The first truly memorable Ravens-Patriots game came in 2007. Brian Billick was in his final season as Ravens head coach and Baltimore -- with Kyle Boller at quarterback -- was on its way to a 5-11 season. But that Monday night epic against the unbeaten Patriots was one of the most gripping games of the Belichick era with the Patriots erasing a 24-17 deficit in the final eight minutes thanks to a Ravens meltdown that included defensive coordinator Rex Ryan calling costly timeouts and Ravens players throwing penalty flags. The Patriots won, 27-24, on a touchdown pass to Jabar Gaffney with 44 seconds left. It was probably the hardest the Patriots were pushed en route to 16-0.

Since then, there was the never-to-be-forgotten 33-14 2009 playoff rout at Gillette, which was probably the low point of the Belichick Era. That was followed by a pair of 23-20 Patriots wins before -- the second of those being a stirring AFC Championship win in the 2011 playoffs when Sterling Moore’s pass breakup and a hooked field goal attempt sent the Ravens home whining. But the Ravens broke Gronk in that game and -- with him hobbling around in the Super Bowl against the Giants -- they came up short, 21-17.

Early in 2012, again in prime time, the Patriots let leads of 13-0 and 30-21 slip away as the Ravens won 31-30 on a 27-yard Justin Tucker field goal at the buzzer. It was the Replacement Ref Game, the nadir of the horrific stretch of time in which we got an eyeful of how bad officiating can really be (thanks, Rog!).

The two teams saw each other again in the 2012 AFC Championship and the Patriots saw a 13-7 halftime lead evaporate in a hail of Joe Flacco throws to Anquan Boldin as the Patriots got out-toughed in a 28-13 loss. Late in 2013, the Patriots gave the Ravens a tremendous 41-7 beating in Baltimore to usher the Ravens out of playoff contention. It was the best win of the year for New England.

And the 2014 AFC Divisional Playoff win for New England was one of the best playoff wins of Belichick Era. The Patriots twice erased 14-point deficits to win 35-31 at Gillette. The Ravens made a public show of complaining about the Patriots formation trickery and saying they’d take it up with the league. Tom Brady chastised the Ravens for not knowing the rules and Ravens coach John Harbaugh -- who’s got a haughty streak in him to say the least -- made sure the rule got changed then spent 2015 running trick formation plays recreationally.

More damaging was the private maneuvering of the Ravens.

Their coaching staff -- specifically special teams coach Jerry Rosburg -- was dropping dimes to the Indianapolis Colts, encouraging Indy to be on alert for football shenanigans, alleging the Patriots monkeyed with the K-ball usage. Harbaugh initially denied any involvement in the mess that ensued after the Colts alerted the league to that concern and the purported deflating of footballs which was “well known around the league.” After it was demonstrated that the Ravens had communicated with the Colts, Harbaugh and the Ravens released a statement trying to establish distance.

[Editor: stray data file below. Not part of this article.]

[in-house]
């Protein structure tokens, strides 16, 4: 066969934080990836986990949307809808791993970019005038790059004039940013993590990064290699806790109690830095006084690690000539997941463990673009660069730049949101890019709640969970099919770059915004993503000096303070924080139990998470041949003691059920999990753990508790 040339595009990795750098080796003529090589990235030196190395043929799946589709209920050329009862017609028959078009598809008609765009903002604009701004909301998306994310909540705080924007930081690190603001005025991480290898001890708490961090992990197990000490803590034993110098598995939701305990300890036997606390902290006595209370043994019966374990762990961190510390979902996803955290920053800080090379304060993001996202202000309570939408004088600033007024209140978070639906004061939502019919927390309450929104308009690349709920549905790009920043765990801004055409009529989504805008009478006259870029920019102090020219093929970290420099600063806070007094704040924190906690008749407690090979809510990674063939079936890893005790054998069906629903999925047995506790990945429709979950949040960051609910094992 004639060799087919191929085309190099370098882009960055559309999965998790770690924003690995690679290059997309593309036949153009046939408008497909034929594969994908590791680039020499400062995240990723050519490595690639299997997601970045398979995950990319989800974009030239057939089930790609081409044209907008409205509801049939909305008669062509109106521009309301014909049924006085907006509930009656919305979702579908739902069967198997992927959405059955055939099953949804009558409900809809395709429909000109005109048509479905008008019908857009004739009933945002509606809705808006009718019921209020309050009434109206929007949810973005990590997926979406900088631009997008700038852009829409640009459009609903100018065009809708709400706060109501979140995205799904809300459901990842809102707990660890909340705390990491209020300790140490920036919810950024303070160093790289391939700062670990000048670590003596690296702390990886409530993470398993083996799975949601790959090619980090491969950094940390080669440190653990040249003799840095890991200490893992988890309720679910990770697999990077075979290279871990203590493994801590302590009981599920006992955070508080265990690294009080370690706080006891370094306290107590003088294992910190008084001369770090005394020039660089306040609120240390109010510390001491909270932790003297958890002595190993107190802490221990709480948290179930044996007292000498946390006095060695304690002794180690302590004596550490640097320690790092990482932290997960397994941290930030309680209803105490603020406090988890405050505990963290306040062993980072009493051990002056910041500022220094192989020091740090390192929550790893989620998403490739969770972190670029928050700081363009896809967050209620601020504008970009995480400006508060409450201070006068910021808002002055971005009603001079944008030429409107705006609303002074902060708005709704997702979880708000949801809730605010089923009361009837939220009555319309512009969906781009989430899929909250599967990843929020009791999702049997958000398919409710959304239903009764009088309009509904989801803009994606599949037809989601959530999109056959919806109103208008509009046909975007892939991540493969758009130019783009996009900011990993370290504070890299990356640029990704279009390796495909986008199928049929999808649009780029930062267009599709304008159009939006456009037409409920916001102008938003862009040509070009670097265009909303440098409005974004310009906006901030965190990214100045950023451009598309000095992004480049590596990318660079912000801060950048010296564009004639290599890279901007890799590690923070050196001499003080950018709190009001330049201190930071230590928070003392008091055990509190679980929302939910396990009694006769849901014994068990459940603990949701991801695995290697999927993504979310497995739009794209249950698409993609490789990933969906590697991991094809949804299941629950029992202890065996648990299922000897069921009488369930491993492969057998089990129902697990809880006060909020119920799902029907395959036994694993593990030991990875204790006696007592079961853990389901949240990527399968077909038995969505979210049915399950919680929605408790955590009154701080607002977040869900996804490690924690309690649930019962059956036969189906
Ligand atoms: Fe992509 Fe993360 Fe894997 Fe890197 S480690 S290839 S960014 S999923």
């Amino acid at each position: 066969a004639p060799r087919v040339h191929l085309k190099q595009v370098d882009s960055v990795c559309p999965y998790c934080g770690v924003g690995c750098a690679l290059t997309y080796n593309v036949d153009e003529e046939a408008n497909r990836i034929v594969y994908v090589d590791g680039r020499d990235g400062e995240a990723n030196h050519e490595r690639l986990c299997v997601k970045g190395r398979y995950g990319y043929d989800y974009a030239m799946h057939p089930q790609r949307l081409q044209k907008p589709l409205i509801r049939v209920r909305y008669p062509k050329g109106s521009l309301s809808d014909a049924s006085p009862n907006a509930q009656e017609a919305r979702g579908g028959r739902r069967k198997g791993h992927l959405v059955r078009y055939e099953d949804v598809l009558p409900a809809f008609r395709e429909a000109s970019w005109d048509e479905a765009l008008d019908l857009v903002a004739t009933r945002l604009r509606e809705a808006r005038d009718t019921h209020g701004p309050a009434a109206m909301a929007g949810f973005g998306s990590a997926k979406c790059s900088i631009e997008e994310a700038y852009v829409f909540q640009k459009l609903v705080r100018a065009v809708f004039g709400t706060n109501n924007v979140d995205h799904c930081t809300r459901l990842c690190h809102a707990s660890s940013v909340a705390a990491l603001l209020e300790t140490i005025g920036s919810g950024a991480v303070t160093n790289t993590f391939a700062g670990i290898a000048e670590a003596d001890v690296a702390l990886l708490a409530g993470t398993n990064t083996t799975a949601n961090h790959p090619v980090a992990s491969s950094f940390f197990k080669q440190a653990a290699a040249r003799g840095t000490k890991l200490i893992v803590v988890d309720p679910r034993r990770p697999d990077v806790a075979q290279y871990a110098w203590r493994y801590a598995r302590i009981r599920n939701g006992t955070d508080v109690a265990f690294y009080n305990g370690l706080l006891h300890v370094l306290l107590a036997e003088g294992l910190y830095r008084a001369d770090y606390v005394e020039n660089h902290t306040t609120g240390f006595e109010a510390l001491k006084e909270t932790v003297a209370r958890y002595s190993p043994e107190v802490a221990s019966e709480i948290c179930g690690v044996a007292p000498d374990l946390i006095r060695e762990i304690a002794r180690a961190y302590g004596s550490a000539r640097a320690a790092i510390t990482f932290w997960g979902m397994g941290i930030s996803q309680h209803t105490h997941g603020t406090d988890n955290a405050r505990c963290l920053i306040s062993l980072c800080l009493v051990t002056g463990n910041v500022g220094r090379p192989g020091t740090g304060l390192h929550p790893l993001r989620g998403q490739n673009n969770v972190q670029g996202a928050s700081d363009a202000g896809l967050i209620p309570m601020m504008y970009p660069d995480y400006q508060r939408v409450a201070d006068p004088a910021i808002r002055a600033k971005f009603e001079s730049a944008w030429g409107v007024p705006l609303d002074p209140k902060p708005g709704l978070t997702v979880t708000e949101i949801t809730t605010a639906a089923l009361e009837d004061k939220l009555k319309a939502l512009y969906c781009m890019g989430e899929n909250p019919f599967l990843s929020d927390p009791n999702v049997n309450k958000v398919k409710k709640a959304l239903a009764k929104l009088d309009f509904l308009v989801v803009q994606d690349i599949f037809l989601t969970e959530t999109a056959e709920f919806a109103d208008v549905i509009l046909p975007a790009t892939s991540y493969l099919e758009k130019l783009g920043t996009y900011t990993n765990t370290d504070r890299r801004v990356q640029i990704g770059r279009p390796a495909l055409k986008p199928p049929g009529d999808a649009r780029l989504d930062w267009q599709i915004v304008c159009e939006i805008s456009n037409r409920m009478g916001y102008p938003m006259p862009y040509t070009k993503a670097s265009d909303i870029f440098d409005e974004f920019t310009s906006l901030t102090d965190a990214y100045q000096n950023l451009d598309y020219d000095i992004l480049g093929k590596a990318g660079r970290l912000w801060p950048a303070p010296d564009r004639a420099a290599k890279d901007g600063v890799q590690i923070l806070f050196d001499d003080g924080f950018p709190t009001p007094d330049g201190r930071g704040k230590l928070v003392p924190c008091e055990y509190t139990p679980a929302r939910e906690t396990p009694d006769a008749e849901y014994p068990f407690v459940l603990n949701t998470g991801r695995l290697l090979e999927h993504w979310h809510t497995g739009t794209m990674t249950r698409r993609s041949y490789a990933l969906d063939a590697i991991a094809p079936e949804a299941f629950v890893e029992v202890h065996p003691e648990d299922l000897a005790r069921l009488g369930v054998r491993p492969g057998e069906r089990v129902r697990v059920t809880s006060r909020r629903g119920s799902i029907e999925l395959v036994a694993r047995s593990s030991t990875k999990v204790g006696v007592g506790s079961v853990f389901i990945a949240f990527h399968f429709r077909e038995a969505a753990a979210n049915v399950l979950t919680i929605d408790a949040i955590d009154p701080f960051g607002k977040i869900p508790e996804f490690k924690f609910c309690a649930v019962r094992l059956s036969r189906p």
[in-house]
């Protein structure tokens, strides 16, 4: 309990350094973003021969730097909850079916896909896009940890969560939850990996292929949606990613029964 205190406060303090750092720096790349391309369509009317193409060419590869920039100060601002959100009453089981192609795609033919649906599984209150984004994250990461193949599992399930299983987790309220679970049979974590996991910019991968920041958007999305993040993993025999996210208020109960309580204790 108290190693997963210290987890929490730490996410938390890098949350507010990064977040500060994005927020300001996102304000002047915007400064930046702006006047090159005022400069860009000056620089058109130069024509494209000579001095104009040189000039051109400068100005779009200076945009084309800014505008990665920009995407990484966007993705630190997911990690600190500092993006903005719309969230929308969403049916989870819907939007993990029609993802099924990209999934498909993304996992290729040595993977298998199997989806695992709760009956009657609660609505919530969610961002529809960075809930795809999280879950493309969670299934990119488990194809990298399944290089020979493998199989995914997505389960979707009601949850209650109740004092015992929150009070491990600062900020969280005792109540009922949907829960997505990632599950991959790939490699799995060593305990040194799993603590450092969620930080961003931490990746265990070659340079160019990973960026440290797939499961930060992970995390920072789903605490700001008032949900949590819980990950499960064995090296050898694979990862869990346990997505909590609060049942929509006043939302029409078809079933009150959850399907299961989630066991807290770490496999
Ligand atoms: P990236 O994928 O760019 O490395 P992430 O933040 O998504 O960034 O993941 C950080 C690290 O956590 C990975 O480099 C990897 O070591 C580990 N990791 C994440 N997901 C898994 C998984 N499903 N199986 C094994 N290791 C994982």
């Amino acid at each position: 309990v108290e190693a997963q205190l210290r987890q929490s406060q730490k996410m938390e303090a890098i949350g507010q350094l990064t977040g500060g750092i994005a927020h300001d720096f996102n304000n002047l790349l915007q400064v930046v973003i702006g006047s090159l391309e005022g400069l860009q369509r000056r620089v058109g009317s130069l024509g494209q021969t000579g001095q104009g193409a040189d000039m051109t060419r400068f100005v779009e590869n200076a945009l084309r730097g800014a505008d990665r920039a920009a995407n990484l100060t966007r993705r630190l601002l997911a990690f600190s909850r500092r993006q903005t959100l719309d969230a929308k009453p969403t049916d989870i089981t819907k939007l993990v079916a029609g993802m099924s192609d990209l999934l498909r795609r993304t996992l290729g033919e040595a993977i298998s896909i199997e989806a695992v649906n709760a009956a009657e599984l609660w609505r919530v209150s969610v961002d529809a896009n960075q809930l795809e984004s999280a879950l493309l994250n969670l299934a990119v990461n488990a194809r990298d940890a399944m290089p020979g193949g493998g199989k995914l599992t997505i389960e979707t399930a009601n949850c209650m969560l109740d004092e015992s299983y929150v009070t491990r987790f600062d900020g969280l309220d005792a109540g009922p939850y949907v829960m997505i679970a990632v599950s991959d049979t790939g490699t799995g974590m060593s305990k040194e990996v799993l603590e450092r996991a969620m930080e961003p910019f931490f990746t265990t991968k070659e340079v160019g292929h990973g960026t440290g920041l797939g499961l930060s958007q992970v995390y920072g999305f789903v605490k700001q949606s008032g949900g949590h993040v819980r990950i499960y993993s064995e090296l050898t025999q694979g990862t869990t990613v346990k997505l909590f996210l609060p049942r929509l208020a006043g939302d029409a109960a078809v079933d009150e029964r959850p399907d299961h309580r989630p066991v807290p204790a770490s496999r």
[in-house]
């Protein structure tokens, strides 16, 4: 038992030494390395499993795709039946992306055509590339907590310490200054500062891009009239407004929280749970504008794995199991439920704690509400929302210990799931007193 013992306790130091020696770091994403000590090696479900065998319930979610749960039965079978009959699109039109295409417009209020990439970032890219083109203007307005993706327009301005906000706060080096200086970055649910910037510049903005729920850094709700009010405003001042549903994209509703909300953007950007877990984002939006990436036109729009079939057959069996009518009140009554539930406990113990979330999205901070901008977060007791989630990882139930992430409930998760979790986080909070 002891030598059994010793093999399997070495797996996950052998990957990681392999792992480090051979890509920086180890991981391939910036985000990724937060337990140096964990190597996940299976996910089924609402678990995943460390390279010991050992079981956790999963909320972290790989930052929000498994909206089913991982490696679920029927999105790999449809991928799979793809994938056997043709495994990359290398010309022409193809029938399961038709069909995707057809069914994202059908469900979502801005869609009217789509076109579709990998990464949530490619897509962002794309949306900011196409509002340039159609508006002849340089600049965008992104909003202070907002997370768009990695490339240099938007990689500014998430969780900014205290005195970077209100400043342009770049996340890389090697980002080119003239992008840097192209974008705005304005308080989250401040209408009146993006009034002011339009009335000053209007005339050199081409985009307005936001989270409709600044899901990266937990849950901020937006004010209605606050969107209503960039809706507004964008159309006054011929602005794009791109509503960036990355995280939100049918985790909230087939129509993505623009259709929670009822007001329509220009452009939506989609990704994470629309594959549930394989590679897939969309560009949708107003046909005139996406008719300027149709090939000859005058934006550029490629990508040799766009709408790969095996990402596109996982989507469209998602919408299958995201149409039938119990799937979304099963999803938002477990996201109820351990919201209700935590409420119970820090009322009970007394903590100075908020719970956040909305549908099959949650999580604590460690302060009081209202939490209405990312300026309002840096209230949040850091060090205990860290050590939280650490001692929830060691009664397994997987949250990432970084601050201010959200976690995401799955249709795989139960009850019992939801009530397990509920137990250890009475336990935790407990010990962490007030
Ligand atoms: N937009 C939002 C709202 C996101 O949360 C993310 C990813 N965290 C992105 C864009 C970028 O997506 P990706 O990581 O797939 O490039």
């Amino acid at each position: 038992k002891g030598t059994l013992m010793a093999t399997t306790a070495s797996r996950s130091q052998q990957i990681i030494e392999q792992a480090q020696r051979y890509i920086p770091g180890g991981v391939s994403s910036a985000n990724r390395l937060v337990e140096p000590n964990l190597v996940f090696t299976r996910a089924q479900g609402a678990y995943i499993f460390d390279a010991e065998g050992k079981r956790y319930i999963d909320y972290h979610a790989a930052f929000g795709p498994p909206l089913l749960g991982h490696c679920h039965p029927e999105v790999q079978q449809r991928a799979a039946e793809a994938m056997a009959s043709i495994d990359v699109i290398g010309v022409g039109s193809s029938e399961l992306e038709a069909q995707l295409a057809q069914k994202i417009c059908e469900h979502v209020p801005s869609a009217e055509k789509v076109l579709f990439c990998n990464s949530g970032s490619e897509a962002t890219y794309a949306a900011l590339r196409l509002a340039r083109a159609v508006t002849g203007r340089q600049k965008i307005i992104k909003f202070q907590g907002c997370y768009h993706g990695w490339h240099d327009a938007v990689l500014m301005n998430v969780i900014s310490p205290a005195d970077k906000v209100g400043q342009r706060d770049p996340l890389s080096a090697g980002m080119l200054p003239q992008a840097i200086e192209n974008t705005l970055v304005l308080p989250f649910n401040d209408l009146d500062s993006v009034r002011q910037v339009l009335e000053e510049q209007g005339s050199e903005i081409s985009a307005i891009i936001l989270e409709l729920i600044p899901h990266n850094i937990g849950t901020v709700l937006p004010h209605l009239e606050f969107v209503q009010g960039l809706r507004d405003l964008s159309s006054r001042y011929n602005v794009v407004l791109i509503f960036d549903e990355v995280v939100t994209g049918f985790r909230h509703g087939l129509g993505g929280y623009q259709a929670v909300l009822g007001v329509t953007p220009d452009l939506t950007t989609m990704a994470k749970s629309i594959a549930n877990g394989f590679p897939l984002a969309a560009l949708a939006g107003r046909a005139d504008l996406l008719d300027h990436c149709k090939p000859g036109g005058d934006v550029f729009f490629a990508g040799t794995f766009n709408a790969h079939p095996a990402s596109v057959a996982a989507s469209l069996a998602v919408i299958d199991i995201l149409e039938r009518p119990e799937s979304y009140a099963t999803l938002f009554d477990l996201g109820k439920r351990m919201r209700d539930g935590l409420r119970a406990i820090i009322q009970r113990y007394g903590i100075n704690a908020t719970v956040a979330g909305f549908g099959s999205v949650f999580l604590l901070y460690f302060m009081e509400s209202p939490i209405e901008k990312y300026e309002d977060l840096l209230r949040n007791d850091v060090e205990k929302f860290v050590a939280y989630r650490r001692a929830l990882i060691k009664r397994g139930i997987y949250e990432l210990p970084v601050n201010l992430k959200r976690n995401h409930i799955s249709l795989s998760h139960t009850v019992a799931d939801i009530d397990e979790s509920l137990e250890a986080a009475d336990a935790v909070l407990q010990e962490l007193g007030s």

As much as Baltimore wants to maintain its distance, the communication with Indy and the fact that “independent investigator” Ted Wells interviewed both Rosburg and Ravens defensive coordinator Dean Pees during the DeflateGate investigation shows that the Ravens weren’t just minding their own business in this whole thing.

This will be the first time the teams meet since all that went down and it will be interesting to hear this week if there’s any latent bitterness on the part of the Patriots who -- despite the on-field rivalry -- had a strong relationship with Baltimore at the ownership level with Steve Bisciotti, at the personnel level with Ozzie Newsome and George Kokinis and with the coaching staff. Bill Belichick recommended Harbaugh to Bisciotti for the Ravens head job in 2008.

The surging Ravens have won four of five. They’re 7-5 and leading the AFC North. And -- unlike other teams that traditionally melt under the lights in New England -- the Ravens relish the chance to play the Patriots.

"We have to go up into a hostile place in New England that we really enjoy playing [at]," quarterback Joe Flacco said. "It's going to be another important game in December up there on a Monday night, and it's going to be a lot of fun. I'm looking forward to it, big time."

“Now we’ve got our toughest challenge and we’ll need to play our best football up in New England to win that football game,” said Harbaugh. “We believe we’ll have a chance to do that based on where we are right now. … They’ve got great players, a great organization and they’re always at the top and they’ve earned it. We’ve been honored to be in some big games with them over the years and that’s a place we want to be.”